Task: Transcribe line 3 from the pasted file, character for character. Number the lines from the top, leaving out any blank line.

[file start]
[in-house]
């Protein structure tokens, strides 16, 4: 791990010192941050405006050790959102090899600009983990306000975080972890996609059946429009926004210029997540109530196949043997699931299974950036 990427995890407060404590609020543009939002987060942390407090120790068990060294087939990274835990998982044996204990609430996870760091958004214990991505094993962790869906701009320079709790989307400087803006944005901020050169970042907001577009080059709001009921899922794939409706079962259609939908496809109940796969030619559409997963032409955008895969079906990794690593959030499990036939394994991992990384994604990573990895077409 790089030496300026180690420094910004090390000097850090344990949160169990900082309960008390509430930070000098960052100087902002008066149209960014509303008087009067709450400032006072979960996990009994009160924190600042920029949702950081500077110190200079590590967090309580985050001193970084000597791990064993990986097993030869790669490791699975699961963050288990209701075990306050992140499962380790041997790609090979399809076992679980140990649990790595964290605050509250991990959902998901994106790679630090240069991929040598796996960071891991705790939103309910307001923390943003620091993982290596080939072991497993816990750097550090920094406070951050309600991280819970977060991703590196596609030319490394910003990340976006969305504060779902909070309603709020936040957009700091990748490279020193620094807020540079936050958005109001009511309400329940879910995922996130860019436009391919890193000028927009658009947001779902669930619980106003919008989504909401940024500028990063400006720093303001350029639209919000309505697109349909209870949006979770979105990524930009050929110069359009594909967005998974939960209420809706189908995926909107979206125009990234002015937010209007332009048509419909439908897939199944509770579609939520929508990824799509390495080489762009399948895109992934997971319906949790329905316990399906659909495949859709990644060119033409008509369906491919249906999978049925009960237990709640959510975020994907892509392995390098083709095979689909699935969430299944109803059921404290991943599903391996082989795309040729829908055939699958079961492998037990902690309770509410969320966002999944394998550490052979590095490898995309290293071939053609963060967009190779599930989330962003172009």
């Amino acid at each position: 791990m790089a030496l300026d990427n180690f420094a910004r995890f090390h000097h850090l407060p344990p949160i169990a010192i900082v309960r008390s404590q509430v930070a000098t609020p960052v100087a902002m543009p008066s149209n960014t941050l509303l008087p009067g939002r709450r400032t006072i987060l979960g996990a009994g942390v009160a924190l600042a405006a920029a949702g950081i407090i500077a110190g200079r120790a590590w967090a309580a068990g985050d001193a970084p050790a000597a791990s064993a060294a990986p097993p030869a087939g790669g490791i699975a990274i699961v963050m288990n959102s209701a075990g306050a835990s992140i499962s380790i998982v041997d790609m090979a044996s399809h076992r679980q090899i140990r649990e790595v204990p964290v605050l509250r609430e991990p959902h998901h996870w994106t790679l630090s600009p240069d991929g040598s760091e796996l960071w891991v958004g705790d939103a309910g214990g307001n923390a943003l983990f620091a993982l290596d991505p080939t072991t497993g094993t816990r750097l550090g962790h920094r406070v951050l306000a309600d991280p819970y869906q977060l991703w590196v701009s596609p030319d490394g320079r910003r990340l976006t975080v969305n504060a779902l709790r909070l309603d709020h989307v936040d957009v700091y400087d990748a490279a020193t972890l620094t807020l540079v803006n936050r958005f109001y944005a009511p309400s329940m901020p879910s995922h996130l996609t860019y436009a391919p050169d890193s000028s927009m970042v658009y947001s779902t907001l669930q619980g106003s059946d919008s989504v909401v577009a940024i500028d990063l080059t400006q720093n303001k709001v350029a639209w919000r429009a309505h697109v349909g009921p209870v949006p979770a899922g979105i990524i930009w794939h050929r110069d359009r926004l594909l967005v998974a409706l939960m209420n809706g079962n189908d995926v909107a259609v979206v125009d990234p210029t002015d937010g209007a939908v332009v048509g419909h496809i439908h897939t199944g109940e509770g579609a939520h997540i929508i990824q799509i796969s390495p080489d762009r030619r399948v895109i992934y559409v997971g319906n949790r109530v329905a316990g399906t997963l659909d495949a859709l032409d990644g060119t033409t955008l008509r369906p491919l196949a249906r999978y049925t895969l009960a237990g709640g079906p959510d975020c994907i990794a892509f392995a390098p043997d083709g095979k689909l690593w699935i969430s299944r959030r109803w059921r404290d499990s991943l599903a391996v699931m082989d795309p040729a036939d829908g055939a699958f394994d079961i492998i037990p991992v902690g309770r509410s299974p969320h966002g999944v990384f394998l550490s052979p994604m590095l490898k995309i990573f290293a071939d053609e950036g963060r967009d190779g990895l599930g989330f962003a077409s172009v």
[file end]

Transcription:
């Amino acid at each position: 791990m790089a030496l300026d990427n180690f420094a910004r995890f090390h000097h850090l407060p344990p949160i169990a010192i900082v309960r008390s404590q509430v930070a000098t609020p960052v100087a902002m543009p008066s149209n960014t941050l509303l008087p009067g939002r709450r400032t006072i987060l979960g996990a009994g942390v009160a924190l600042a405006a920029a949702g950081i407090i500077a110190g200079r120790a590590w967090a309580a068990g985050d001193a970084p050790a000597a791990s064993a060294a990986p097993p030869a087939g790669g490791i699975a990274i699961v963050m288990n959102s209701a075990g306050a835990s992140i499962s380790i998982v041997d790609m090979a044996s399809h076992r679980q090899i140990r649990e790595v204990p964290v605050l509250r609430e991990p959902h998901h996870w994106t790679l630090s600009p240069d991929g040598s760091e796996l960071w891991v958004g705790d939103a309910g214990g307001n923390a943003l983990f620091a993982l290596d991505p080939t072991t497993g094993t816990r750097l550090g962790h920094r406070v951050l306000a309600d991280p819970y869906q977060l991703w590196v701009s596609p030319d490394g320079r910003r990340l976006t975080v969305n504060a779902l709790r909070l309603d709020h989307v936040d957009v700091y400087d990748a490279a020193t972890l620094t807020l540079v803006n936050r958005f109001y944005a009511p309400s329940m901020p879910s995922h996130l996609t860019y436009a391919p050169d890193s000028s927009m970042v658009y947001s779902t907001l669930q619980g106003s059946d919008s989504v909401v577009a940024i500028d990063l080059t400006q720093n303001k709001v350029a639209w919000r429009a309505h697109v349909g009921p209870v949006p979770a899922g979105i990524i930009w794939h050929r110069d359009r926004l594909l967005v998974a409706l939960m209420n809706g079962n189908d995926v909107a259609v979206v125009d990234p210029t002015d937010g209007a939908v332009v048509g419909h496809i439908h897939t199944g109940e509770g579609a939520h997540i929508i990824q799509i796969s390495p080489d762009r030619r399948v895109i992934y559409v997971g319906n949790r109530v329905a316990g399906t997963l659909d495949a859709l032409d990644g060119t033409t955008l008509r369906p491919l196949a249906r999978y049925t895969l009960a237990g709640g079906p959510d975020c994907i990794a892509f392995a390098p043997d083709g095979k689909l690593w699935i969430s299944r959030r109803w059921r404290d499990s991943l599903a391996v699931m082989d795309p040729a036939d829908g055939a699958f394994d079961i492998i037990p991992v902690g309770r509410s299974p969320h966002g999944v990384f394998l550490s052979p994604m590095l490898k995309i990573f290293a071939d053609e950036g963060r967009d190779g990895l599930g989330f962003a077409s172009v």